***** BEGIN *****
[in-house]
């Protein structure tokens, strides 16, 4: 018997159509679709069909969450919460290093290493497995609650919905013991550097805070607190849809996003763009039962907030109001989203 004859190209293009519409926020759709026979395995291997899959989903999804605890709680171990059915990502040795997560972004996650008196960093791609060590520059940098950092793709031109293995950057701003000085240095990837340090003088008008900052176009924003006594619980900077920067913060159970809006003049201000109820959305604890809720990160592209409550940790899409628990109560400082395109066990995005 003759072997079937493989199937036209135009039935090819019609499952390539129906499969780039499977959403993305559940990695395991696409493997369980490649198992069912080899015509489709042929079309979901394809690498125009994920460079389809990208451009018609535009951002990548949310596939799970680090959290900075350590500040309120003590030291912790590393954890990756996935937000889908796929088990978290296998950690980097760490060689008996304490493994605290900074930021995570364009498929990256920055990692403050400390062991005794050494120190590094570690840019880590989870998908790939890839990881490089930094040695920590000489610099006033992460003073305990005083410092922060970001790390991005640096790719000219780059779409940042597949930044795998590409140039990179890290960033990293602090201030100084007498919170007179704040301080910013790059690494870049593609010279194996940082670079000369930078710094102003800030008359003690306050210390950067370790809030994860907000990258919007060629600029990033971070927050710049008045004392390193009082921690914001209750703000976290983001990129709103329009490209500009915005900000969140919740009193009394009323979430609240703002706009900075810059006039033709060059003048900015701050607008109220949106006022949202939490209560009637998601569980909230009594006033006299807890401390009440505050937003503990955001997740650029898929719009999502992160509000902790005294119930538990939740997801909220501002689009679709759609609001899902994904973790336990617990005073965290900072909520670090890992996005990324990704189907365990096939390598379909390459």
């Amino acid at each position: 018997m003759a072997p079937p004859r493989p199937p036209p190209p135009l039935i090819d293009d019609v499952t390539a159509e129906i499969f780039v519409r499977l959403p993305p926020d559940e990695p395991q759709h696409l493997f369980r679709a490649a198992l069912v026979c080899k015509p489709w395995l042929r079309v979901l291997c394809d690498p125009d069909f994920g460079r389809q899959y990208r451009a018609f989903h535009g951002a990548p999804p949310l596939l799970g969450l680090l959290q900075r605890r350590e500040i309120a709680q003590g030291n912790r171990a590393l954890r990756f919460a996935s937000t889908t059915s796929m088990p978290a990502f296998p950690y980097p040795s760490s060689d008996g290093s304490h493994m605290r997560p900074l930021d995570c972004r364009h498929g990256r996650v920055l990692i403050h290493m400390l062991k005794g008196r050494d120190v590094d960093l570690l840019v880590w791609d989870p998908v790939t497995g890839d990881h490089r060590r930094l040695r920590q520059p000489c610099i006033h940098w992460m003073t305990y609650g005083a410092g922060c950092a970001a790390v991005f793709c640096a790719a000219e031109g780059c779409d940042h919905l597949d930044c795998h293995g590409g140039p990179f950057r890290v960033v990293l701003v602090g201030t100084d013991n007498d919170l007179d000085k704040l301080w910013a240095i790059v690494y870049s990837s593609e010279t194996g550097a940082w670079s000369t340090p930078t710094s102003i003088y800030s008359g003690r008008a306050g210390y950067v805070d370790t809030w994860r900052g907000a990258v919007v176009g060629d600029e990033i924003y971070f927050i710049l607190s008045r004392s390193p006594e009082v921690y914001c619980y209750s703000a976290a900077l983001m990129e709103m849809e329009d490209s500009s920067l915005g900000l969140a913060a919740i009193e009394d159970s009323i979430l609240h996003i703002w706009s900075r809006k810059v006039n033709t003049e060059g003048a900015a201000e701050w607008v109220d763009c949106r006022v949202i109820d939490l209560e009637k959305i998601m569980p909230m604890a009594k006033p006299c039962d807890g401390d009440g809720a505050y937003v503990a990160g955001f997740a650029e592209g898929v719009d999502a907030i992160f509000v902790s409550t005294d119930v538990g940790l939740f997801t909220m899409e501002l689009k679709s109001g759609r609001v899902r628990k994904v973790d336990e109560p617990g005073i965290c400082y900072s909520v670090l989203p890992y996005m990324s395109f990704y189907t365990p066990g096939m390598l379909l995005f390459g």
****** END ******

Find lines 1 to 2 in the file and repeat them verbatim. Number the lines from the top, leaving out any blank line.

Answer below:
[in-house]
């Protein structure tokens, strides 16, 4: 018997159509679709069909969450919460290093290493497995609650919905013991550097805070607190849809996003763009039962907030109001989203 004859190209293009519409926020759709026979395995291997899959989903999804605890709680171990059915990502040795997560972004996650008196960093791609060590520059940098950092793709031109293995950057701003000085240095990837340090003088008008900052176009924003006594619980900077920067913060159970809006003049201000109820959305604890809720990160592209409550940790899409628990109560400082395109066990995005 003759072997079937493989199937036209135009039935090819019609499952390539129906499969780039499977959403993305559940990695395991696409493997369980490649198992069912080899015509489709042929079309979901394809690498125009994920460079389809990208451009018609535009951002990548949310596939799970680090959290900075350590500040309120003590030291912790590393954890990756996935937000889908796929088990978290296998950690980097760490060689008996304490493994605290900074930021995570364009498929990256920055990692403050400390062991005794050494120190590094570690840019880590989870998908790939890839990881490089930094040695920590000489610099006033992460003073305990005083410092922060970001790390991005640096790719000219780059779409940042597949930044795998590409140039990179890290960033990293602090201030100084007498919170007179704040301080910013790059690494870049593609010279194996940082670079000369930078710094102003800030008359003690306050210390950067370790809030994860907000990258919007060629600029990033971070927050710049008045004392390193009082921690914001209750703000976290983001990129709103329009490209500009915005900000969140919740009193009394009323979430609240703002706009900075810059006039033709060059003048900015701050607008109220949106006022949202939490209560009637998601569980909230009594006033006299807890401390009440505050937003503990955001997740650029898929719009999502992160509000902790005294119930538990939740997801909220501002689009679709759609609001899902994904973790336990617990005073965290900072909520670090890992996005990324990704189907365990096939390598379909390459």